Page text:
[8] Satava filed suit against Lowry accusing him of copyright infringement. Satava requested, and the district court granted, a preliminary injunction, enjoining Lowry from making sculptures that resemble Satava’s.[n2] Lowry appealed to us.


[9] A preliminary injunction must be affirmed on appeal unless the district court (1) abused its discretion or (2) based its decision on an erroneous legal standard or on clearly erroneous findings of fact. United States v. Peninsula Communications, Inc., 287 F.3d 832, 839 (9th Cir. 2002). We hold that the district court based its decision on an erroneous legal standard, so we reverse.

[10] Copyright protection is available for “original works of authorship fixed in any tangible medium of expression, now known or later developed, from which they can be perceived, reproduced, or otherwise communicated, either directly or with the aid of a machine or device.” 17 U.S.C. § 102(a). Copyright protection does not, however, “extend to any idea, procedure, process, system, method of operation, concept, principle, or discovery . . . .” 17 U.S.C. § 102(b).

[11] Any copyrighted expression must be “original.” Feist Pubs., Inc. v. Rural Tel. Serv. Co., 499 U.S. 340, 345 (1991). Although the amount of creative input by the author required to meet the originality standard is low, it is not negligible. See Feist, 499 U.S. at 362. There must be something more than a “merely trivial” variation, something recognizably the artist’s own. Three Boys Music Corp. v. Bolton, 212 F.3d 477, 489 (9th Cir. 2000).

[12] The originality requirement mandates that objective “facts” and ideas are not copyrightable. Baker v. Selden, 101 U.S. (11 Otto) 99 (1879); Feist, 499 U.S. at 347; Roth Greeting Cards v. United Card Co., 429 F.2d 1106, 1109-10 (9th Cir. 1970). Similarly, expressions that are standard, stock, or common to a particular subject matter or medium are not protectable under copyright law.[n3] See v. Durang, 711 F.2d 141, 143 (9th Cir. 1983).

[13] It follows from these principles that no copyright pro­tection may be afforded to the idea of producing a glass-in-glass jellyfish sculpture or to elements of expression that naturally follow from the idea of such a sculpture. See Aliotti v. R. Dakin & Co., 831 F.2d 898, 901 (9th Cir. 1987) (“No copyright protection may be afforded to the idea of producing stuffed dinosaur toys or to elements of expression that necessarily follow from the idea of such dolls.”). Satava may not prevent others from copying aspects of his sculptures resulting from either jellyfish physiology or from their depiction in the glass-in-glass medium. See id. (“Appellants therefore may place no reliance upon any similarity in expression resulting from either the physiognomy of dinosaurs or from the nature of stuffed animals.”).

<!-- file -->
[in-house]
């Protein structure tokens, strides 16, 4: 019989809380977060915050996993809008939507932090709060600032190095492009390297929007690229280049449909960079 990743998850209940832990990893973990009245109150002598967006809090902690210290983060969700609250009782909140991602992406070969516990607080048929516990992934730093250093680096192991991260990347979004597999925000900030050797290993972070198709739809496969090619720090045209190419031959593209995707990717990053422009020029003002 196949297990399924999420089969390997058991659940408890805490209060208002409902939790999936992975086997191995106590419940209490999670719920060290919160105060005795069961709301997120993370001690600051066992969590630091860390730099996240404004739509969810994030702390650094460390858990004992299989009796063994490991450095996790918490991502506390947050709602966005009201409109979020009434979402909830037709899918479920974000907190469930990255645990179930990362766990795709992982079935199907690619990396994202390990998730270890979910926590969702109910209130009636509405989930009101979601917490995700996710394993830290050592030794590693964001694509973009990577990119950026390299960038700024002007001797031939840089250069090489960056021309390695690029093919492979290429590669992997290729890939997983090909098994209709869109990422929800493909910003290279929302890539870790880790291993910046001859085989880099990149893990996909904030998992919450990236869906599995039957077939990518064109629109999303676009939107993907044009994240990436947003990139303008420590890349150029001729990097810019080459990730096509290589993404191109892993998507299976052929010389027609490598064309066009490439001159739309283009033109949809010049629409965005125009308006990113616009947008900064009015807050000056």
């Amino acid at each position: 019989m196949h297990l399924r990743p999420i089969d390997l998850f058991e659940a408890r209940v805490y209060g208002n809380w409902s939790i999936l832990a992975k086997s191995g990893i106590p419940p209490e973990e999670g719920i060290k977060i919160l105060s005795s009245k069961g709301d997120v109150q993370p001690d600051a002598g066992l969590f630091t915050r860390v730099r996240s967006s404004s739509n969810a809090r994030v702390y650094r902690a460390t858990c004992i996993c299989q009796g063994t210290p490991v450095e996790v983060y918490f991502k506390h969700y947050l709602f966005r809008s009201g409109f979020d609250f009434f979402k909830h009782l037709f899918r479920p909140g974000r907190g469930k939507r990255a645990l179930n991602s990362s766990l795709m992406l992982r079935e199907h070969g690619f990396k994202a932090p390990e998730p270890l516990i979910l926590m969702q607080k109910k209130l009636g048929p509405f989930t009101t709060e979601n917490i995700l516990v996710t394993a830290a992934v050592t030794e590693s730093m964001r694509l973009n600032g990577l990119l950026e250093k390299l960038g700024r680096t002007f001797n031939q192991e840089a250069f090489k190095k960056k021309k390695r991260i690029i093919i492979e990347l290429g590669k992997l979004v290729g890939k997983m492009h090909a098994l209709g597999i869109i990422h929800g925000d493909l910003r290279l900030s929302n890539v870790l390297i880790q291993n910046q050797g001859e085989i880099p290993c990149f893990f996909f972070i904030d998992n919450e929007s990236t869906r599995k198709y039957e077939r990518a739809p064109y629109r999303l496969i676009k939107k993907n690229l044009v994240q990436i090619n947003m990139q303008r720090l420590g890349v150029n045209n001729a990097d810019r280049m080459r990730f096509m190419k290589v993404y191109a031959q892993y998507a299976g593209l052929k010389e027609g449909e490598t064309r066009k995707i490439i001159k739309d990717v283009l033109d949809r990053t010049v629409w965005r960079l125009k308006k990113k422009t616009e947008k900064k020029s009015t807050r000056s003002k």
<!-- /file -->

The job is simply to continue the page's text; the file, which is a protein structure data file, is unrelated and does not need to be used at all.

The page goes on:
[14] Satava may not prevent others from depicting jellyfish with tendril-like tentacles or rounded bells, because many jellyfish possess those body parts. He may not prevent others from depicting jellyfish in bright colors, because many jellyfish are brightly colored. He may not prevent others from depicting jellyfish swimming vertically, because jellyfish swim vertically in nature and often are depicted swimming vertically.[n4] See id. at 901 n.1 (noting that a Tyrannosaurus stuffed animal’s open mouth was not an element protected by copyright because Tyrannosaurus “was a carnivore and is commonly pictured with its mouth open”).